Aramaic boosters hope for lift from Gibson's 'Passion' (Ha'aretz)
By Associated Press
At a small Jerusalem church, Aramaic, the ancient language that Jesus spoke, is little more than an echo these days.
An elder from the Syrian Orthodox congregation laments that he's got few people to speak to in Aramaic besides the monks. Parts of the liturgy have to be done in Arabic. And a nun who sings the Lord's Prayer says the words are just about the only ones she's able to recite in Aramaic.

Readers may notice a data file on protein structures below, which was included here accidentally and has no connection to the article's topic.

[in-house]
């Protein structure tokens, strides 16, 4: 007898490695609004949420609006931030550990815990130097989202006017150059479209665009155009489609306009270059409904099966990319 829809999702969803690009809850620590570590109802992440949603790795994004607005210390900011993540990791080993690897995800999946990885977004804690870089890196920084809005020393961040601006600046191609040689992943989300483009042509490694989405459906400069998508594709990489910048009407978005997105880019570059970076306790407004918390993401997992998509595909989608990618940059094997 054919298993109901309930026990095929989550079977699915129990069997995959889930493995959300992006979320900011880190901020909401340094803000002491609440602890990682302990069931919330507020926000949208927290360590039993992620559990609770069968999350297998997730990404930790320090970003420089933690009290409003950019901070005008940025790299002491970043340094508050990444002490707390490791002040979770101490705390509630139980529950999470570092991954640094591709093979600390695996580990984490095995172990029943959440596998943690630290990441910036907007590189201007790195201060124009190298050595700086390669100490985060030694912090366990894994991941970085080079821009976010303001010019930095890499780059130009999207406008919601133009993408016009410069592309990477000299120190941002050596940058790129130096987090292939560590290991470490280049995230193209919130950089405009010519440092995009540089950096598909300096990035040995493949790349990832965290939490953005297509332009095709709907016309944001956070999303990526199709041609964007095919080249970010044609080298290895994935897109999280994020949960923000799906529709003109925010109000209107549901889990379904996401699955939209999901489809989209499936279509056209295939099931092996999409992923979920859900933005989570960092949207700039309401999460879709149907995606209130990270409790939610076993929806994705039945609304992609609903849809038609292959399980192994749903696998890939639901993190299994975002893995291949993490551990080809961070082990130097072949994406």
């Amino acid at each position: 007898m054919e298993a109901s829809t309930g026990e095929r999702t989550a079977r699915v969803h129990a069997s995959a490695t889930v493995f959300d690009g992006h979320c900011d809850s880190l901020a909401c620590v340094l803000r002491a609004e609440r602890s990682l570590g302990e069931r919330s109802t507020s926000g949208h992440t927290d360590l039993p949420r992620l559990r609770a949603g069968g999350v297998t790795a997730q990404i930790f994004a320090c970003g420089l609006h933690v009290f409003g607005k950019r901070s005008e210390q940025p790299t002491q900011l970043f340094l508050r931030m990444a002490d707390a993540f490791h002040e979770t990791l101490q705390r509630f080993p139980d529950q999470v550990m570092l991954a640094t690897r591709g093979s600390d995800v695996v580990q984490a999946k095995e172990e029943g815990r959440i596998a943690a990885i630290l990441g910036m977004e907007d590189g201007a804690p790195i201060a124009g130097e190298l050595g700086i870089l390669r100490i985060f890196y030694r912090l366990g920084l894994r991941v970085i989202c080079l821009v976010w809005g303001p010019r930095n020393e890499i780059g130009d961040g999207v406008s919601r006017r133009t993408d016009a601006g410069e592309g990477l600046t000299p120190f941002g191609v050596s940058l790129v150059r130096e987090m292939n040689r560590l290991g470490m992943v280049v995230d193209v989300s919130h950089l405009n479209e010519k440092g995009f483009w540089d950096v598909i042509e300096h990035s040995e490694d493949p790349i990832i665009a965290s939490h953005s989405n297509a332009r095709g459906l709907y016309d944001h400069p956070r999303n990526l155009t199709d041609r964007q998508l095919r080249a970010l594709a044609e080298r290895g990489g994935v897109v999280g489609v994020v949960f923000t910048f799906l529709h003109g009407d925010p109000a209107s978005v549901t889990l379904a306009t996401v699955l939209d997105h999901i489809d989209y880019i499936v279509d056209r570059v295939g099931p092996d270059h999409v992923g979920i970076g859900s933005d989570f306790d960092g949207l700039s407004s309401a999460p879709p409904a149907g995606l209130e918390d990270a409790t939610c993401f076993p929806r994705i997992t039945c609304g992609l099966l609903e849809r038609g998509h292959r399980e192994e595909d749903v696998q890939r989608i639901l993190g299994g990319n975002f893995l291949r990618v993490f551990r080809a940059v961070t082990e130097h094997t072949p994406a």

Some say spoken Aramaic may vanish in just a few decades.
Linguists hope for a boost from Mel Gibson's new film "The Passion of the Christ," performed entirely in Aramaic and Latin.
Sami Barsoum, 69, a leader of the Syrian Orthodox community in Jerusalem, is one of the few who still speaks Aramaic fluently here. The community offers Aramaic in summer school, but there's little interest and fewer than half the 600 members speak the language. "Maybe the new generation will wake up and continue," he said.
Monday, February 23, 2004
WHATEVER ELSE Mel Gibson has done, good or bad, by making The Passion of the Christ, he has accomplished one good thing: it is now cool to know Aramaic.